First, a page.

“We will continue to reduce discoverability on the products listed in search results and promotional channels until we identify and remove reviews and reverse any unfair advantage accrued to the products driven by such reviews, to the extent feasible. During this period, customers will still be able to find and purchase your products,” reads a message from Seller Performance regarding review abuse.

The message goes on to invite an appeal if there was an error in enforcement.

Why is Amazon doing this?

With so much pressure from the U.S. Federal Trade Commission to stop fake reviews on Amazon and other online platforms, it’s somewhat surprising that Amazon would reduce the severity of enforcement.

There are a few possibilities why this strategy was implemented:

  • Amazon may not be absolutely sure the seller did it. Perhaps the source of the fake reviews is questionable, or it appears a competitor took the questionable actions.
  • Amazon may be absolutely sure that the seller did it, but they consider this a midway enforcement point between doing nothing and blocking the account completely. This would give the seller an opportunity to better understand the rules and correct their actions.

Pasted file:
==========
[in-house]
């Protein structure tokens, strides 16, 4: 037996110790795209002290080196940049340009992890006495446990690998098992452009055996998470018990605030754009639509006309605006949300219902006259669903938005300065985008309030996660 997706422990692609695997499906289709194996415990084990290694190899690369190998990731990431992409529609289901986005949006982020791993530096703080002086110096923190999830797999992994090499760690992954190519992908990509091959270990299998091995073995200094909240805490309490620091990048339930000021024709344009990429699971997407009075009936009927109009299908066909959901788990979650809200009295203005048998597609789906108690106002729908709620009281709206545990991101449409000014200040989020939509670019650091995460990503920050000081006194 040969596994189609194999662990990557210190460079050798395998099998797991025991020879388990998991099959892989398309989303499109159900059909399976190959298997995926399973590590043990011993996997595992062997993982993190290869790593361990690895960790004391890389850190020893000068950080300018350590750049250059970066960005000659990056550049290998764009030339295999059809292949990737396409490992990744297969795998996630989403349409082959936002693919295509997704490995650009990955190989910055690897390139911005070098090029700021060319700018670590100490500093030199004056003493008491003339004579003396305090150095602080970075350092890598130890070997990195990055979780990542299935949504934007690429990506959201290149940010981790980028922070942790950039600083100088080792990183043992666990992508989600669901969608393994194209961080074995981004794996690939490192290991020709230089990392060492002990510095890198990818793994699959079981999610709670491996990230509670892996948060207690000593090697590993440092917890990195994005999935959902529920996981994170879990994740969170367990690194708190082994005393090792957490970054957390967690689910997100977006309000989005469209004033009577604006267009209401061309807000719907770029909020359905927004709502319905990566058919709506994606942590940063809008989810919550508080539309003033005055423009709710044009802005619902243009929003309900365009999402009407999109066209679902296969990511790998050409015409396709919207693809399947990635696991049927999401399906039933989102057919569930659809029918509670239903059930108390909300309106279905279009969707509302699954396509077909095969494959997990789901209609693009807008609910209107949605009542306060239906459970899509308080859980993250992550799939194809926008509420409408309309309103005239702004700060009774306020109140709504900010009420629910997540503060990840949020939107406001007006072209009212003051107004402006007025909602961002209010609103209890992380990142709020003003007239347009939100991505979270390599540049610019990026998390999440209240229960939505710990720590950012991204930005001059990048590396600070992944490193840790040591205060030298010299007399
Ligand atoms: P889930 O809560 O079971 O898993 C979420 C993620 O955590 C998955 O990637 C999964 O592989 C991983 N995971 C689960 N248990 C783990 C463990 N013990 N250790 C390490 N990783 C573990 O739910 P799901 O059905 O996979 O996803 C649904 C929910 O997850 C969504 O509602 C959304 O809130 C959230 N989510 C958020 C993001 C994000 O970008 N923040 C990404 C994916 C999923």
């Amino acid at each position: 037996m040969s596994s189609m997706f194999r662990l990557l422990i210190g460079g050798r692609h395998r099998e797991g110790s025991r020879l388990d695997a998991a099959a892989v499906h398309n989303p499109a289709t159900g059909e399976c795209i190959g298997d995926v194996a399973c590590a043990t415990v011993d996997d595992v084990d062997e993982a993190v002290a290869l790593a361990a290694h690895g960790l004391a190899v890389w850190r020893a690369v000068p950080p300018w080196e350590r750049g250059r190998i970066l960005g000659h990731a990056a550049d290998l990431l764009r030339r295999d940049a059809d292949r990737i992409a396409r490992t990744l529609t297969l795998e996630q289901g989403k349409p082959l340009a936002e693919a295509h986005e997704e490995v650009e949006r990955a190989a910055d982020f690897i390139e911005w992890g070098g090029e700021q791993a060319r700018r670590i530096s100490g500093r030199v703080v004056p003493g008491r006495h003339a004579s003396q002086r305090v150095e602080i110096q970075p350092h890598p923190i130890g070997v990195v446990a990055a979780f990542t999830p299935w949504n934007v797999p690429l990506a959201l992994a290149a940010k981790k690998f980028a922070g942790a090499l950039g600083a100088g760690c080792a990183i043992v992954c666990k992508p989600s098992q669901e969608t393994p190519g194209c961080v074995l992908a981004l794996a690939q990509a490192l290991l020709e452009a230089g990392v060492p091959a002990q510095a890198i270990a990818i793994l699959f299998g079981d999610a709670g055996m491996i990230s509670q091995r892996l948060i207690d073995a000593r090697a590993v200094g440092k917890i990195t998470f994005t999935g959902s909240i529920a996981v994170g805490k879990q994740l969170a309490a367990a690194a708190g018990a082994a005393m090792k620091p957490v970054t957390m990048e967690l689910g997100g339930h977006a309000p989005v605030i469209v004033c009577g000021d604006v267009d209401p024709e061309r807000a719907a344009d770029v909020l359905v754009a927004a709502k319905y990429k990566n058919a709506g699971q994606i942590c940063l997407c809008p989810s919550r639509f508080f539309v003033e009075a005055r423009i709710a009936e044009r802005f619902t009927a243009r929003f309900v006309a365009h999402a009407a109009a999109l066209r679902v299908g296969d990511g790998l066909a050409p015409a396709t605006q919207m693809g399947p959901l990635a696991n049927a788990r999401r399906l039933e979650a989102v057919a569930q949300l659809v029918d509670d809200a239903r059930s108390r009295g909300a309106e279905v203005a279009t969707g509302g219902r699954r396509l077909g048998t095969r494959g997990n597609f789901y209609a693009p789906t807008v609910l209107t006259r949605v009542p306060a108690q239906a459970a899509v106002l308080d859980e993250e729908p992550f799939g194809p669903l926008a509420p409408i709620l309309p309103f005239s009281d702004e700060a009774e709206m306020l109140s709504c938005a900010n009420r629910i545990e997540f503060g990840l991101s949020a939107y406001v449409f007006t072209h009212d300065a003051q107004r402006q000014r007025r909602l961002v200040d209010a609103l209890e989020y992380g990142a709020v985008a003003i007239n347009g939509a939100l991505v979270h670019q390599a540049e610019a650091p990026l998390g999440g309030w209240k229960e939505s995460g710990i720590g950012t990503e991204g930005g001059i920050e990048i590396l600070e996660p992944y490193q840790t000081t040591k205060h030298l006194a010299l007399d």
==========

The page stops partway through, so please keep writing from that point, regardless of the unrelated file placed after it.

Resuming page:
• Amazon may not be that interested in taking down sellers for occasional review manipulation, but they feel the need to take some action just to please government regulators.

What should a seller do if they are hit with this penalty?

If a seller receives this “reduced discoverability” notification from Amazon Seller Performance, they must take immediate action to protect their account.

First and most important, sellers must stop the bad behavior. They cannot assume that their account and their employees are innocent. Many times, account owners don’t realize that they have a brand manager, team member, friend, or family member who wrote or acquired fake reviews.

Next, it’s critical to stop any services that may have acted on the seller’s behalf. This includes collecting a file of related information, such as emails canceling the service, payment records, and past emails. Amazon may ask for these documents as part of the appeal process.

When appealing to Amazon, a Plan of Action must be specific, comprehensive, and convincing. It cannot leave out any details. Even if a seller is convinced they did not break the policies for Review Manipulation, they must explain why and how they avoided violating the rules.

Review Manipulation as defined on Seller Central

Amazon bans the following, as detailed in Seller Central Help:

  • A seller posts a review of their own product or their competitor’s product.